Thursday, October 31, 2013

Congrats to Red Sox; Quant Facts now 36-22 (62.1%)

Congratulations to the Boston Red Sox, who have now won three World Series in the past ten years!   Although our quant facts article in the New York Times gave the edge to the underdog St. Louis Cardinals, several people (including co-author Jay Granat) pointed out the emotional high and mental toughness related to "Boston Strong."  That factor is hard to measure, but certainly helped with the Red Sox drive to the championship.

I (Carlton) was torn with my loyalties in this World Series, because our article pointed to the Cardinals, but my heart was with the Red Sox, having been up in Boston (well, in Cambridge) during my college years.  At least in spirit, I was with my friends up in New England, at "Little Fenway."  :)

Red Sox fans might like some of these pictures and the party at Little Fenway.


Congrats also to the St. Louis Cardinals, who had a great season; the Cards have won two World Series in the past ten years.

Our quant fact predictions now stand at 36-22, or 62.1% -- using sports psychology factors that are often overlooked by sports analysts.  This is a decent result, because we sometimes go against the grain and pick underdogs (like this year's World Series).

Carlton Chin, CFA, enjoys applying quantitative techniques to study everything from sports analytics to the financial markets and asset allocation.  His work has been used by sports organizations, institutional investors and college universities.  Dr. Jay Granat is a psychotherapist and founder of  Dr. Granat works with athletes of all levels, from high school athletes up to Olympic gold medalists, and has been named one of America's Top 10 Mental Gurus.  

Wednesday, October 23, 2013

Who Will Win the 2013 World Series

Here is our analysis for this year's World Series, published in the New York Times.  

 In particular, our work relates key statistical factors to concepts of sports psychology like leadership, consistency and minimizing errors. Based on this research, we focused on factors that might help predict the winner of the World Series between the Boston Red Sox and the St. Louis Cardinals, which begins Wednesday night.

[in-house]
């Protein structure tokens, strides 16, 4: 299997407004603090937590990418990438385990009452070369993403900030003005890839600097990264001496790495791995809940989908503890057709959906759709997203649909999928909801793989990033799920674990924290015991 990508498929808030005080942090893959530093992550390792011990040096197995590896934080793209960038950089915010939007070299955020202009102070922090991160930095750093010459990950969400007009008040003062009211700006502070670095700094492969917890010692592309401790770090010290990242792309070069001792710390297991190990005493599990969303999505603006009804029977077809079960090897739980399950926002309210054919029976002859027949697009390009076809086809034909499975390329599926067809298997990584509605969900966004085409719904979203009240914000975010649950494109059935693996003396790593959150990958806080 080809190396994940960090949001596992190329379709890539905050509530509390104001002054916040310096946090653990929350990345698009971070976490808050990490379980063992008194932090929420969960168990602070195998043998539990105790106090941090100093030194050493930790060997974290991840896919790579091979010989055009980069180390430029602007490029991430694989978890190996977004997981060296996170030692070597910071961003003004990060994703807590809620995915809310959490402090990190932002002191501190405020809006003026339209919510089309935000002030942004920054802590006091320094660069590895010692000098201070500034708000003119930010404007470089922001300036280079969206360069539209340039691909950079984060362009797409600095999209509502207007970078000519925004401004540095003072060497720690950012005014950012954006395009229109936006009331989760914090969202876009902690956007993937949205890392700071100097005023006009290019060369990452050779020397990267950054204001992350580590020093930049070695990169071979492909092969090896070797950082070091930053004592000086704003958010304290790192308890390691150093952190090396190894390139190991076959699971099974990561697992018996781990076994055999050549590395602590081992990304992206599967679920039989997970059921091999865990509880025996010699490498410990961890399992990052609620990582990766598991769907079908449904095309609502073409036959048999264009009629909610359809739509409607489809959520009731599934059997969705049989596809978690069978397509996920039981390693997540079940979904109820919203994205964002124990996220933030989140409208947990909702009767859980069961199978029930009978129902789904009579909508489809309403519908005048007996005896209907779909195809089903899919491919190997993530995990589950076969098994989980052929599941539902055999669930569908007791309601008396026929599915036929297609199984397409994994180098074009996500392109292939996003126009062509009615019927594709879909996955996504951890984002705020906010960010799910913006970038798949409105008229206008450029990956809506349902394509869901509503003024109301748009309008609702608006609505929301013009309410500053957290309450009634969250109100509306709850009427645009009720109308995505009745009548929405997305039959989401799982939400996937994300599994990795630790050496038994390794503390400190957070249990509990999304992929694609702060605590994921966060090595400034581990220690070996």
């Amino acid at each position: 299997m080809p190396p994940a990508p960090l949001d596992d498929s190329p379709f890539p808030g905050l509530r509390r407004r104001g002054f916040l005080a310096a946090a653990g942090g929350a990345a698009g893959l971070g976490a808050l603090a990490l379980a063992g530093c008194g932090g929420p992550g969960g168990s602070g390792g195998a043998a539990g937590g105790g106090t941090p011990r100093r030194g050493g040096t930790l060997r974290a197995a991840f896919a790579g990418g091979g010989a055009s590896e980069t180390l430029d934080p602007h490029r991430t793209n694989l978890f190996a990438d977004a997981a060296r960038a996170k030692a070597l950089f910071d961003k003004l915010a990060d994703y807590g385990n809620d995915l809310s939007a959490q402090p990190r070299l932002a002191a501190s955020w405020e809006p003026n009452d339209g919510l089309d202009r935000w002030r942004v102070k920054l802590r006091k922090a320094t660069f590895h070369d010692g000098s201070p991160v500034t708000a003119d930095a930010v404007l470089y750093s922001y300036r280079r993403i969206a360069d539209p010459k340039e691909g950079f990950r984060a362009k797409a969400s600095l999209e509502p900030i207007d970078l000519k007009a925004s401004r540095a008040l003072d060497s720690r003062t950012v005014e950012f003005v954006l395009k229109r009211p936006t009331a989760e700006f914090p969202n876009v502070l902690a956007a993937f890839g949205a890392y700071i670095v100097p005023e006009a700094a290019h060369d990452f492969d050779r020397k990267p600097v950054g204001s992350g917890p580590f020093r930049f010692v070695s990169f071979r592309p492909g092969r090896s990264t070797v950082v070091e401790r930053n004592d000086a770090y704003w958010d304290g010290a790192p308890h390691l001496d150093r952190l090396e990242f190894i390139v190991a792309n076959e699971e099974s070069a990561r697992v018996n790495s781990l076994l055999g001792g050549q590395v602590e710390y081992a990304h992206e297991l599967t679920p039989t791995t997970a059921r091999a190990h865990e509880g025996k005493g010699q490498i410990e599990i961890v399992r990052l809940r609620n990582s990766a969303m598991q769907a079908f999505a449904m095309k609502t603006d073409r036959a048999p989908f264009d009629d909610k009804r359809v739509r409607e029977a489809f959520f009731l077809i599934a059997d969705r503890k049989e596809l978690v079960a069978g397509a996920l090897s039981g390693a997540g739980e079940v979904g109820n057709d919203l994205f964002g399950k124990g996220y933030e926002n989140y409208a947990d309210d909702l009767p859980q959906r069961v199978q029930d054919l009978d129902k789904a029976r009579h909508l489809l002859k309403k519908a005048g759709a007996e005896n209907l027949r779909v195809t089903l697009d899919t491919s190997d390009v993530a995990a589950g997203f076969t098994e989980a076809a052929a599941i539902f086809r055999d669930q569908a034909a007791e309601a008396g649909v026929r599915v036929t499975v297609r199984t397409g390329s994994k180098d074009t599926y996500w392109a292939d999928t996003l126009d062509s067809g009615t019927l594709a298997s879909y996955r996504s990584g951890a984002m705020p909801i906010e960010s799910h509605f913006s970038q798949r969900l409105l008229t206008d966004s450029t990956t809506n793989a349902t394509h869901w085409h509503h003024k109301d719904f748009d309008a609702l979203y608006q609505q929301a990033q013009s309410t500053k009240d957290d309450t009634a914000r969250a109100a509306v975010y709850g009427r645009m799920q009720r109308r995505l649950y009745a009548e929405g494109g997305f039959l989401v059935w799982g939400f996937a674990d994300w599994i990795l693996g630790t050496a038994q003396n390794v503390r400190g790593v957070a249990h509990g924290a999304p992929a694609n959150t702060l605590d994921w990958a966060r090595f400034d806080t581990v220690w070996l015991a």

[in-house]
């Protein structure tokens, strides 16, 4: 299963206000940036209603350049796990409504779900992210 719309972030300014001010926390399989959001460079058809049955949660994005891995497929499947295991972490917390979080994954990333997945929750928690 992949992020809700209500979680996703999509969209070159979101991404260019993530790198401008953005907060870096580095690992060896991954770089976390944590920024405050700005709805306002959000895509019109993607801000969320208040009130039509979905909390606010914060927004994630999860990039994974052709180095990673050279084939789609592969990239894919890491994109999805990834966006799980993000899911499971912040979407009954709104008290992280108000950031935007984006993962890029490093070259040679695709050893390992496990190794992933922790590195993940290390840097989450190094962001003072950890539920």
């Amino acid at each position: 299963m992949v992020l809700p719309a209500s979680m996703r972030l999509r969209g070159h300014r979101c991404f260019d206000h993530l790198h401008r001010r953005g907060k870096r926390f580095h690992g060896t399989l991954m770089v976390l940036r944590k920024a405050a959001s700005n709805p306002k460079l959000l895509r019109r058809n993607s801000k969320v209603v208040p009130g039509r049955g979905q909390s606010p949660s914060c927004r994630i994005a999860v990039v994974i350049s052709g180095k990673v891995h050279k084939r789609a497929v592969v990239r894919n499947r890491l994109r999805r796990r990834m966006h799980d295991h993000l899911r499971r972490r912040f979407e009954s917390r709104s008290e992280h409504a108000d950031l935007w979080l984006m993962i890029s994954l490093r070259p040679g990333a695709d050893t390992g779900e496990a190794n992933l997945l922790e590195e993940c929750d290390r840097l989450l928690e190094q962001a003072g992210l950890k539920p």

Carlton J. Chin, a portfolio strategist and fund manager, and Jay P. Granat, psychotherapist, are authors of “Who Will Win the Big Game? A Psychological & Mathematical Method.” They have previously written about the N.C.A.A. men’s basketball tournament, the N.B.A. finals and theN.H.L. Stanley Cup finals.

The sports psychology factors point to the St. Louis Cardinals, even though the Boston Red Sox are a slight favorite.  The Cardinals will count in our official "quant fact" predictions.  

Read more here:

Tuesday, October 1, 2013

Quant Facts now 36-21 (63.2%)

With the tennis U.S. Open predictions completed, our "quant fact" sports predictions are now 36-21, for a 63.2% winning percentage.   Our U.S. Open predictions were based on the application of Monte Carlo techniques applied to each player's ability to hold and break serve, as mentioned in our New York Times article.

The tennis model built on other Monte Carlo research for New York Times football and basketball articles -- and other projects.  In addition to the Monte Carlo tennis research, we recently applied methods used by sabermetricians to baseball and other sports -- to an in-depth study of the all-time tennis greats (discussed briefly, here).

Our quant fact predictions are based on statistical and quantitative models that study factors related to sports psychology, where possible.  We sometimes key in on factors that sports analysts may undervalue -- so we sometimes find value on the underdog.  Thus, a 63% winning percentage is respectable, considering that we sometimes go against the grain (like we did, incorrectly, in the Nadal- Djokovic U.S. Open Final).

Carlton Chin is a portfolio strategist and fund manager.  An MIT-trained "quant," Carlton likes to apply statistical and probabilistic models to the financial markets, portfolio construction, and sports.  
Dr. Jay Granat is a psychotherapist and has worked with athletes of all levels.  Jay is the founder of